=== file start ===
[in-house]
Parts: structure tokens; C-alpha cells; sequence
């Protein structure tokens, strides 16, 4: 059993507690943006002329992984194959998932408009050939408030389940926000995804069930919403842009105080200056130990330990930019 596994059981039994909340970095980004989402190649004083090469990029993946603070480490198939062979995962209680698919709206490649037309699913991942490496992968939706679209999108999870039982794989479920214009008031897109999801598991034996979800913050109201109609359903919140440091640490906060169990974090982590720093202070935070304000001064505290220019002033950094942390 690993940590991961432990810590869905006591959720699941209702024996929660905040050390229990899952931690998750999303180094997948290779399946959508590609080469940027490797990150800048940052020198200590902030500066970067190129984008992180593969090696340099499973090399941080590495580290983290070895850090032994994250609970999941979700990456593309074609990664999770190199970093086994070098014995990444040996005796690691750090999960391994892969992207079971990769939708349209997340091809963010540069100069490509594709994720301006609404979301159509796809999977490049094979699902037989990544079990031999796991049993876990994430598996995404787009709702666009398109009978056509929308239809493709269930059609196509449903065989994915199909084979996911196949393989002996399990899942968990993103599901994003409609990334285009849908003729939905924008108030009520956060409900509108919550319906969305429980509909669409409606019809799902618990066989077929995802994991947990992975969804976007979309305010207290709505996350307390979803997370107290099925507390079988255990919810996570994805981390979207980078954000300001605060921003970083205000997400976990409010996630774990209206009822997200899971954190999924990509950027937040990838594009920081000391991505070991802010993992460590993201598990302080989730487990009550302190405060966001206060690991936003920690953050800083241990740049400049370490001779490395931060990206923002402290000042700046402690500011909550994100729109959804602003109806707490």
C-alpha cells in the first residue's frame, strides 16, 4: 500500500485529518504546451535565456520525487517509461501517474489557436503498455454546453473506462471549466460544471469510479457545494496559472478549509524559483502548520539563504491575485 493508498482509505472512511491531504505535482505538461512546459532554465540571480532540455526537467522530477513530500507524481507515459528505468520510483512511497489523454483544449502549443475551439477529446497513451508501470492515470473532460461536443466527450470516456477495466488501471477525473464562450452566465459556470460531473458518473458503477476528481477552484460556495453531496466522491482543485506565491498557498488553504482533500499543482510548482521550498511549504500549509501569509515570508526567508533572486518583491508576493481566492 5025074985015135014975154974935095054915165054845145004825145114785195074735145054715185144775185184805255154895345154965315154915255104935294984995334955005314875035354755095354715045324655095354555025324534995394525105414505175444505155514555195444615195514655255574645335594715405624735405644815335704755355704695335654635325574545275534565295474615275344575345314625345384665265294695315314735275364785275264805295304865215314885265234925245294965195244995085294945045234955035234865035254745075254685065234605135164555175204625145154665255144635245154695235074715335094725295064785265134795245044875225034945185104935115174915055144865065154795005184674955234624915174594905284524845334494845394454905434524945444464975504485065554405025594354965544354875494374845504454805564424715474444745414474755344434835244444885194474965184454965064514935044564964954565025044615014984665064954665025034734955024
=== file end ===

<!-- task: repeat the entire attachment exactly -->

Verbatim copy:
[in-house]
Parts: structure tokens; C-alpha cells; sequence
């Protein structure tokens, strides 16, 4: 059993507690943006002329992984194959998932408009050939408030389940926000995804069930919403842009105080200056130990330990930019 596994059981039994909340970095980004989402190649004083090469990029993946603070480490198939062979995962209680698919709206490649037309699913991942490496992968939706679209999108999870039982794989479920214009008031897109999801598991034996979800913050109201109609359903919140440091640490906060169990974090982590720093202070935070304000001064505290220019002033950094942390 690993940590991961432990810590869905006591959720699941209702024996929660905040050390229990899952931690998750999303180094997948290779399946959508590609080469940027490797990150800048940052020198200590902030500066970067190129984008992180593969090696340099499973090399941080590495580290983290070895850090032994994250609970999941979700990456593309074609990664999770190199970093086994070098014995990444040996005796690691750090999960391994892969992207079971990769939708349209997340091809963010540069100069490509594709994720301006609404979301159509796809999977490049094979699902037989990544079990031999796991049993876990994430598996995404787009709702666009398109009978056509929308239809493709269930059609196509449903065989994915199909084979996911196949393989002996399990899942968990993103599901994003409609990334285009849908003729939905924008108030009520956060409900509108919550319906969305429980509909669409409606019809799902618990066989077929995802994991947990992975969804976007979309305010207290709505996350307390979803997370107290099925507390079988255990919810996570994805981390979207980078954000300001605060921003970083205000997400976990409010996630774990209206009822997200899971954190999924990509950027937040990838594009920081000391991505070991802010993992460590993201598990302080989730487990009550302190405060966001206060690991936003920690953050800083241990740049400049370490001779490395931060990206923002402290000042700046402690500011909550994100729109959804602003109806707490």
C-alpha cells in the first residue's frame, strides 16, 4: 500500500485529518504546451535565456520525487517509461501517474489557436503498455454546453473506462471549466460544471469510479457545494496559472478549509524559483502548520539563504491575485 493508498482509505472512511491531504505535482505538461512546459532554465540571480532540455526537467522530477513530500507524481507515459528505468520510483512511497489523454483544449502549443475551439477529446497513451508501470492515470473532460461536443466527450470516456477495466488501471477525473464562450452566465459556470460531473458518473458503477476528481477552484460556495453531496466522491482543485506565491498557498488553504482533500499543482510548482521550498511549504500549509501569509515570508526567508533572486518583491508576493481566492 5025074985015135014975154974935095054915165054845145004825145114785195074735145054715185144775185184805255154895345154965315154915255104935294984995334955005314875035354755095354715045324655095354555025324534995394525105414505175444505155514555195444615195514655255574645335594715405624735405644815335704755355704695335654635325574545275534565295474615275344575345314625345384665265294695315314735275364785275264805295304865215314885265234925245294965195244995085294945045234955035234865035254745075254685065234605135164555175204625145154665255144635245154695235074715335094725295064785265134795245044875225034945185104935115174915055144865065154795005184674955234624915174594905284524845334494845394454905434524945444464975504485065554405025594354965544354875494374845504454805564424715474444745414474755344434835244444885194474965184454965064514935044564964954565025044615014984665064954665025034734955024